At the most basic level, leverage refers to something that you can use to attain a greater effect. It comes from the word “lever.” In forex trading, leverage refers to the ability to control a large amount of trading capital while having a small amount of money on your trading account.
Forex brokers offer leverage to trade. Anyone with a trading account can access that leverage should they need it. To view the full range of different leveraged account types Accuindex offers, visit our Accounts Page.
Why leverage to trade is necessary sometimes
Under normal circumstances, stable currency pairs, such as USD/CHF and USD/GBP only make minimal price movements during typical trading days.
If traders were only using the money they have on their accounts to execute trades, it would not be too significant to see even a 10% gain on the trading account after a year of trading.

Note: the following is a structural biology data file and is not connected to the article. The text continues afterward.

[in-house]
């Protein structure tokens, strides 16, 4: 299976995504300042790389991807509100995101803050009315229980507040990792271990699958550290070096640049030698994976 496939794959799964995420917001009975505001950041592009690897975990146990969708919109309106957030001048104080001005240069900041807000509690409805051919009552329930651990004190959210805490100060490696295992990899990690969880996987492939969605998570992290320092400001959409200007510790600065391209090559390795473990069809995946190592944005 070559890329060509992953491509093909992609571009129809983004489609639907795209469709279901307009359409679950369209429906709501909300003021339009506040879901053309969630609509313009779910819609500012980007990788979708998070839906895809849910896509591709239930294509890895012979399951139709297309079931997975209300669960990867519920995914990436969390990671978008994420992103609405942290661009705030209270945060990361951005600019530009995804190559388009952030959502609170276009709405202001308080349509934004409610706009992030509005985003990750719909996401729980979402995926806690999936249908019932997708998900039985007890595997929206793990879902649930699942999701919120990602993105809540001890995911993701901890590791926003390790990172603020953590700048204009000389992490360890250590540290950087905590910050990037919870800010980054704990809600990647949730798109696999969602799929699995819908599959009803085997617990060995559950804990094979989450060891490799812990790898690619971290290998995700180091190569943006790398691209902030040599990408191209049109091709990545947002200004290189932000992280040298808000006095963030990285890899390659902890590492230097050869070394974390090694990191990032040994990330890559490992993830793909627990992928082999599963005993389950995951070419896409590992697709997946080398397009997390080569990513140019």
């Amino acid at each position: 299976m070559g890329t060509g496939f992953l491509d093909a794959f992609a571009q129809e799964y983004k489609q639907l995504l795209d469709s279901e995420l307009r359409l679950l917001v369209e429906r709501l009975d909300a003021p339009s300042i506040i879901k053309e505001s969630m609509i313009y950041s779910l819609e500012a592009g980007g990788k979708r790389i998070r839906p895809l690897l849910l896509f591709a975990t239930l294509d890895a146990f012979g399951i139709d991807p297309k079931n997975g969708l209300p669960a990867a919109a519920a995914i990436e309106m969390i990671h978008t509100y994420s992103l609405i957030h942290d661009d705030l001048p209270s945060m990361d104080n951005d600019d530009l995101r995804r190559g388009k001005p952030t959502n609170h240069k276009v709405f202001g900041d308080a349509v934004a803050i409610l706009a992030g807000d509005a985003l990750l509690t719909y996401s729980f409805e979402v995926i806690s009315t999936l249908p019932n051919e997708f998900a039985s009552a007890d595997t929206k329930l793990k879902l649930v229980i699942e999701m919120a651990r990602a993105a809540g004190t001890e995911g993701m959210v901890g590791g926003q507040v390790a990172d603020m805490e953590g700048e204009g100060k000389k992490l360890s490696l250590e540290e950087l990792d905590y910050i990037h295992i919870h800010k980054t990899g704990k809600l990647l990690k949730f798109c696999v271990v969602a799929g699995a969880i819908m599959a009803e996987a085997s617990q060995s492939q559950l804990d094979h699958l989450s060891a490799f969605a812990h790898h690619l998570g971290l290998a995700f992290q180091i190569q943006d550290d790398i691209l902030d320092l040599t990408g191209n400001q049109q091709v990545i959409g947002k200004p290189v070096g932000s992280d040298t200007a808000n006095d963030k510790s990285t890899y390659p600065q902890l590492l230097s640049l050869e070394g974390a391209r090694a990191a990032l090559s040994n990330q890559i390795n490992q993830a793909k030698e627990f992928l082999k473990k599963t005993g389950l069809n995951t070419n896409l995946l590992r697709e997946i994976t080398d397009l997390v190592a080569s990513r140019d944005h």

However, leverage “spices” things up and allows traders to make significant gains from even the smallest of market movements. For example, it is possible for a trader to register a gain of 10% in one day if they harness the power of leverage.
However, be aware that leverage has been aptly described as a two-way street, or as it is most commonly known, a double-edged sword. Just as you can make gains by using leverage, you can also make massive losses if things do not go your way while you are using leverage to trade.
Common levels of leverage to trade with
Different brokers normally avail different levels of leverage to trade with, depending on the specific regulations or rules of each broker. The leverage levels are normally indicated as ratios, and we explore the most common ones below.
50:1 leverage level
This means that for each single dollar in your trading account, you have the liberty to enter a trade which has a total value that reaches a maximum of $50. For example, if you choose to deposit $100 in your trading account, you are free to enter trades that have a worth which totals up to $5,000. If you deposit $500, you are eligible for trades worth a combined total of $25,000!